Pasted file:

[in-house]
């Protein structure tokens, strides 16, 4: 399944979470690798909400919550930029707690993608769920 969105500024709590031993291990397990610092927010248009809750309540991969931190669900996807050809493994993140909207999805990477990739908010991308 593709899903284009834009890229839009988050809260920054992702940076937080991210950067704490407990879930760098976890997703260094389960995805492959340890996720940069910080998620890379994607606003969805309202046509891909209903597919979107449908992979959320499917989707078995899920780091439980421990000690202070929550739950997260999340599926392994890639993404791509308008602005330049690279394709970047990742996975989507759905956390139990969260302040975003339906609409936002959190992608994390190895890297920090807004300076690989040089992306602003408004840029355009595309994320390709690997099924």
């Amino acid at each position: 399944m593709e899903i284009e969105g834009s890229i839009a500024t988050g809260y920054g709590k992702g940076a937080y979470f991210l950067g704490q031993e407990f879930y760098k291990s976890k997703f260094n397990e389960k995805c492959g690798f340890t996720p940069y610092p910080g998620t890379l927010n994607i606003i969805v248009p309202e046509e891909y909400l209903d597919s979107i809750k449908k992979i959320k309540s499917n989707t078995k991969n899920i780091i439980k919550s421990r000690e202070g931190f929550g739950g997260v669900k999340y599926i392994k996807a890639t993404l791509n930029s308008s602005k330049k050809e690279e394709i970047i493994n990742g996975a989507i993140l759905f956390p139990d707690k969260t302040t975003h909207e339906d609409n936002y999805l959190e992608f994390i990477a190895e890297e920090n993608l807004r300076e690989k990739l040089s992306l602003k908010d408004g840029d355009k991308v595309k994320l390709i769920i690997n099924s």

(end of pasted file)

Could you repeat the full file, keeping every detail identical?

[in-house]
């Protein structure tokens, strides 16, 4: 399944979470690798909400919550930029707690993608769920 969105500024709590031993291990397990610092927010248009809750309540991969931190669900996807050809493994993140909207999805990477990739908010991308 593709899903284009834009890229839009988050809260920054992702940076937080991210950067704490407990879930760098976890997703260094389960995805492959340890996720940069910080998620890379994607606003969805309202046509891909209903597919979107449908992979959320499917989707078995899920780091439980421990000690202070929550739950997260999340599926392994890639993404791509308008602005330049690279394709970047990742996975989507759905956390139990969260302040975003339906609409936002959190992608994390190895890297920090807004300076690989040089992306602003408004840029355009595309994320390709690997099924």
């Amino acid at each position: 399944m593709e899903i284009e969105g834009s890229i839009a500024t988050g809260y920054g709590k992702g940076a937080y979470f991210l950067g704490q031993e407990f879930y760098k291990s976890k997703f260094n397990e389960k995805c492959g690798f340890t996720p940069y610092p910080g998620t890379l927010n994607i606003i969805v248009p309202e046509e891909y909400l209903d597919s979107i809750k449908k992979i959320k309540s499917n989707t078995k991969n899920i780091i439980k919550s421990r000690e202070g931190f929550g739950g997260v669900k999340y599926i392994k996807a890639t993404l791509n930029s308008s602005k330049k050809e690279e394709i970047i493994n990742g996975a989507i993140l759905f956390p139990d707690k969260t302040t975003h909207e339906d609409n936002y999805l959190e992608f994390i990477a190895e890297e920090n993608l807004r300076e690989k990739l040089s992306l602003k908010d408004g840029d355009k991308v595309k994320l390709i769920i690997n099924s």